And it shall be, that whoso will not come up of all the families of the earth unto Jerusalem to worship the King, the LORD of hosts, even upon them there shall be no rain.

The letters in Shachah are also numbers. Sheen is the number 300 and signifies the final blood sacrifice made by the perfect Lamb of God. Chet is the number 8 which stands for a new beginning. Hey is the number 5 and represents grace. So the final mystery in Shachah shows that by a final blood sacrifice by Yeshua Ha-Mashiach we have been given, by His grace, a new beginning. 

The Rabbi Paul writing to the Church at Philippi said in Chapter 2 verse 9 through 11: 

Wherefore God also hath highly exalted him, and given him a name which is above every name. That at the name of Jesus every knee should bow, of things in heaven and things in earth, and things under the earth; And that every tongue should confess that Jesus Christ is Lord, to the glory of God the Father.​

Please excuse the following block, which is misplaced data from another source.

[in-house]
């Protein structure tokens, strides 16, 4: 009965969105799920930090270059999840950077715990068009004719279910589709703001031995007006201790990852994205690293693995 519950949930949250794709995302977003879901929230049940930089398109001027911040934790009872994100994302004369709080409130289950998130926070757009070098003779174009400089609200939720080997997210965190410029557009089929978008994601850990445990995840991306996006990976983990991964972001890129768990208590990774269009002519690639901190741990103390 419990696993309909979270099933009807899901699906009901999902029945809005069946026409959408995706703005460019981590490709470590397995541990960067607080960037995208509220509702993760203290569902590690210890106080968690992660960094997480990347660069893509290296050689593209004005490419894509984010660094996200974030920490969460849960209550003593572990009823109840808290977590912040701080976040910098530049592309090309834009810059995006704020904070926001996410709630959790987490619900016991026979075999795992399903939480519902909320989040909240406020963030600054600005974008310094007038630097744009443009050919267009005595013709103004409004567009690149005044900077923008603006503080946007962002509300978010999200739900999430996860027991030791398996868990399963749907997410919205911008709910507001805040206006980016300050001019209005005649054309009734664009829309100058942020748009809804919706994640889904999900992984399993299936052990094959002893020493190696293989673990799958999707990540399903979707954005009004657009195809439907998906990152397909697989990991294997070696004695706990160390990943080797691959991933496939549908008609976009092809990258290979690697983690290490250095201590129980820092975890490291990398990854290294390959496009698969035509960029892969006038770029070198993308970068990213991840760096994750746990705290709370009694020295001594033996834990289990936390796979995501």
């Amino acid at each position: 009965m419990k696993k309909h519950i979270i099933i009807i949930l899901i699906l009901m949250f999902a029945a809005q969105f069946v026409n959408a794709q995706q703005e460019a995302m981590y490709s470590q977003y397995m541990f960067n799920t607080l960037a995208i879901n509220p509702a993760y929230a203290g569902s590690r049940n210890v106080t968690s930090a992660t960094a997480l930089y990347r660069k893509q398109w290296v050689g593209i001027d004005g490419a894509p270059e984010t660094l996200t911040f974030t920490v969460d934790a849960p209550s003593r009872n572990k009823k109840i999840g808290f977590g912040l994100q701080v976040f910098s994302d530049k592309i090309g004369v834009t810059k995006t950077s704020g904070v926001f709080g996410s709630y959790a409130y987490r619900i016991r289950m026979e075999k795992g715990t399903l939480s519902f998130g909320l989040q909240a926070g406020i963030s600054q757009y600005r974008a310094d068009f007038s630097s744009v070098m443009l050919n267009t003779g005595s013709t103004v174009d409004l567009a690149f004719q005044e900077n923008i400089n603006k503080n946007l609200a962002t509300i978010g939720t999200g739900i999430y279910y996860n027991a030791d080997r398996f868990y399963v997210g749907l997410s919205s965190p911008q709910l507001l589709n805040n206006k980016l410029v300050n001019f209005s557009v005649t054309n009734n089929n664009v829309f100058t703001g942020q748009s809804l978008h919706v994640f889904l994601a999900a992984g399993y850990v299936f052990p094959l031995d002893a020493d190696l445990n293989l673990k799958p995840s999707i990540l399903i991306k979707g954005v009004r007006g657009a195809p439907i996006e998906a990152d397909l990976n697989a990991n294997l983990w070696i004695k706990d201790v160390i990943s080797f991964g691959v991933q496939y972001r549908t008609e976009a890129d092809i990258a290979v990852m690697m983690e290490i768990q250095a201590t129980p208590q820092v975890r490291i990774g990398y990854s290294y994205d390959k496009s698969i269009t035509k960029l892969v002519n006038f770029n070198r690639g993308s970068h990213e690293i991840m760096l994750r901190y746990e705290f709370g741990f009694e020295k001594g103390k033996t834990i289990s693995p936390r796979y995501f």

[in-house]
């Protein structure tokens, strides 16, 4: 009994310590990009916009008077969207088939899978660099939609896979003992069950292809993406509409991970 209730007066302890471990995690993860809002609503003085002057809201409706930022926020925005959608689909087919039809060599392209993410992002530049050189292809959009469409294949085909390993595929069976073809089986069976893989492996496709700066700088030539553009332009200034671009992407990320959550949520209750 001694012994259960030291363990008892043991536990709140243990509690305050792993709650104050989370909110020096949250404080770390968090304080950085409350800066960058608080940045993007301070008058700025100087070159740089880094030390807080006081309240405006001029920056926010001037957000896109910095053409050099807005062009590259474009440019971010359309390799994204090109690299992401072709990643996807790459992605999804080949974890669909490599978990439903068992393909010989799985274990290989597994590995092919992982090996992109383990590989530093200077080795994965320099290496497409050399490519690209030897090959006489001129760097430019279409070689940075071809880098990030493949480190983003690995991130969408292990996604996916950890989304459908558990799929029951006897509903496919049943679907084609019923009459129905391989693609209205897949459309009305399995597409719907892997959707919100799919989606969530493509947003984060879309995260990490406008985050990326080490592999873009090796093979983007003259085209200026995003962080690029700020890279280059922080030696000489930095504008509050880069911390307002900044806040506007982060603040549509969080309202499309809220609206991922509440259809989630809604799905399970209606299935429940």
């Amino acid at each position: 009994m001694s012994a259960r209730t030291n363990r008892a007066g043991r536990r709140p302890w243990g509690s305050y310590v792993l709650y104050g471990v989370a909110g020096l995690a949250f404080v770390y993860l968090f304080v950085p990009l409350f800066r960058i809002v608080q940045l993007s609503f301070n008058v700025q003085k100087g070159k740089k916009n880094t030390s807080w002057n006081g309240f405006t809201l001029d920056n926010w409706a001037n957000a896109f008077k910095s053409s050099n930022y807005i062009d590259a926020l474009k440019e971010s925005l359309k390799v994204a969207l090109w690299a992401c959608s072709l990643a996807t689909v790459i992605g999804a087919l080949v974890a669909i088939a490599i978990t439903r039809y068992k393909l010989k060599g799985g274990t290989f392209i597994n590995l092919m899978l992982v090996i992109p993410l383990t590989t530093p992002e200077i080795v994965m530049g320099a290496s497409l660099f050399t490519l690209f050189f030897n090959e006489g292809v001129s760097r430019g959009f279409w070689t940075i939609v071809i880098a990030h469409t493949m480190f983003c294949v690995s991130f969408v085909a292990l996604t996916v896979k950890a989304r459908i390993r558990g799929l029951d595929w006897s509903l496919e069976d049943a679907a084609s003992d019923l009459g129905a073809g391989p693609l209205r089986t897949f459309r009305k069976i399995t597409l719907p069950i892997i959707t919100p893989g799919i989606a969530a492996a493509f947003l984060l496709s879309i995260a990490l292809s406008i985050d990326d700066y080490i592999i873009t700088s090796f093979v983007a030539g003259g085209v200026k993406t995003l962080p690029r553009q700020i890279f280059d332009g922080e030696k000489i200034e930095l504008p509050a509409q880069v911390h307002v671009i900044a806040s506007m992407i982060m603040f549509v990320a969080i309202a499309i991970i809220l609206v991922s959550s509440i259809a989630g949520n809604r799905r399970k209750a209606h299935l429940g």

Here we see everyone will someday bow in worship before Yeshua. It will not be a happy time for those who have refused to trust in Him. If you haven’t yet committed your life to Him, don’t delay. Make this future event one of great joy for all.

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2 Comments Add yours

  1. Jane Cairns says:

    Thank you for explaining shachah so clearly. Your insights are very helpful.

  2. Teresa Howard says:

    God showed me 2 weeks ago this very lesson. As I was studying Daniel 10, He spoke to my heart and mind that this wasn’t an angel encounter with Daniel. It was in fact the Lord Himself. He didn’t speak with words, yet I fully understood. I am so very humbled and thankful. I can’t explain, but it was so very real. He put a picture together for me to understand. It was like being given an answer to a question you didn’t even know you needed to ask. I love you Lord, to You all honor, glory and praise belong!